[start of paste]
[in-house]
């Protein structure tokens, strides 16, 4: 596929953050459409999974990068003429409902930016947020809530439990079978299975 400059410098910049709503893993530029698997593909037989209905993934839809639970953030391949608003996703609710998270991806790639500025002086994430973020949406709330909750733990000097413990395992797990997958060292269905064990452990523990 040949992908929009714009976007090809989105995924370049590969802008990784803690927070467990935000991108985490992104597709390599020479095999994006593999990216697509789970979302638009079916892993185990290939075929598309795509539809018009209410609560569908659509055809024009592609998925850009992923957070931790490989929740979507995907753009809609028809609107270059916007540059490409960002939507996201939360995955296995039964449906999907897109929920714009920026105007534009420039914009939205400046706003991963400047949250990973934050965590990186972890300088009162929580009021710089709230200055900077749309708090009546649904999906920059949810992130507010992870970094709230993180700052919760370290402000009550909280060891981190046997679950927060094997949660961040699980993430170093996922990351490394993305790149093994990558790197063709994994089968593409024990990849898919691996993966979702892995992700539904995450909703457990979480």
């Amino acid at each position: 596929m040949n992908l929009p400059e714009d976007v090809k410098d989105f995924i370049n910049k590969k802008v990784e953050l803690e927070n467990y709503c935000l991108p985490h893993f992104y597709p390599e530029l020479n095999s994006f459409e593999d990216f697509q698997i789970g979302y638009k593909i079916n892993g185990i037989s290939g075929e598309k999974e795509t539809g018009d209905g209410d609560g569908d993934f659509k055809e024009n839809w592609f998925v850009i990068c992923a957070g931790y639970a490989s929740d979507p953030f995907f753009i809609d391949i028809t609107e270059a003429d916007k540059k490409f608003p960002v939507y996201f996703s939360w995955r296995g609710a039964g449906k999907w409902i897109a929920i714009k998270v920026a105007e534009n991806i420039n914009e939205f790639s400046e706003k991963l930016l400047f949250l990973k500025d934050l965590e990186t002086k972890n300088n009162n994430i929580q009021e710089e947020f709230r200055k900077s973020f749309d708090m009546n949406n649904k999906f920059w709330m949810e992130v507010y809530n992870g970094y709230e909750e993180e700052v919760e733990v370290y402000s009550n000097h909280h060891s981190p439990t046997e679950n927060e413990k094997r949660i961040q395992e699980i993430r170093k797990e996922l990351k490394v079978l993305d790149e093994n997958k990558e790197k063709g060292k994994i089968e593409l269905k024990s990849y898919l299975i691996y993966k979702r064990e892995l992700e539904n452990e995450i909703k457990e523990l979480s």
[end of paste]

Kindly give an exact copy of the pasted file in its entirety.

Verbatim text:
[in-house]
């Protein structure tokens, strides 16, 4: 596929953050459409999974990068003429409902930016947020809530439990079978299975 400059410098910049709503893993530029698997593909037989209905993934839809639970953030391949608003996703609710998270991806790639500025002086994430973020949406709330909750733990000097413990395992797990997958060292269905064990452990523990 040949992908929009714009976007090809989105995924370049590969802008990784803690927070467990935000991108985490992104597709390599020479095999994006593999990216697509789970979302638009079916892993185990290939075929598309795509539809018009209410609560569908659509055809024009592609998925850009992923957070931790490989929740979507995907753009809609028809609107270059916007540059490409960002939507996201939360995955296995039964449906999907897109929920714009920026105007534009420039914009939205400046706003991963400047949250990973934050965590990186972890300088009162929580009021710089709230200055900077749309708090009546649904999906920059949810992130507010992870970094709230993180700052919760370290402000009550909280060891981190046997679950927060094997949660961040699980993430170093996922990351490394993305790149093994990558790197063709994994089968593409024990990849898919691996993966979702892995992700539904995450909703457990979480």
């Amino acid at each position: 596929m040949n992908l929009p400059e714009d976007v090809k410098d989105f995924i370049n910049k590969k802008v990784e953050l803690e927070n467990y709503c935000l991108p985490h893993f992104y597709p390599e530029l020479n095999s994006f459409e593999d990216f697509q698997i789970g979302y638009k593909i079916n892993g185990i037989s290939g075929e598309k999974e795509t539809g018009d209905g209410d609560g569908d993934f659509k055809e024009n839809w592609f998925v850009i990068c992923a957070g931790y639970a490989s929740d979507p953030f995907f753009i809609d391949i028809t609107e270059a003429d916007k540059k490409f608003p960002v939507y996201f996703s939360w995955r296995g609710a039964g449906k999907w409902i897109a929920i714009k998270v920026a105007e534009n991806i420039n914009e939205f790639s400046e706003k991963l930016l400047f949250l990973k500025d934050l965590e990186t002086k972890n300088n009162n994430i929580q009021e710089e947020f709230r200055k900077s973020f749309d708090m009546n949406n649904k999906f920059w709330m949810e992130v507010y809530n992870g970094y709230e909750e993180e700052v919760e733990v370290y402000s009550n000097h909280h060891s981190p439990t046997e679950n927060e413990k094997r949660i961040q395992e699980i993430r170093k797990e996922l990351k490394v079978l993305d790149e093994n997958k990558e790197k063709g060292k994994i089968e593409l269905k024990s990849y898919l299975i691996y993966k979702r064990e892995l992700e539904n452990e995450i909703k457990e523990l979480s």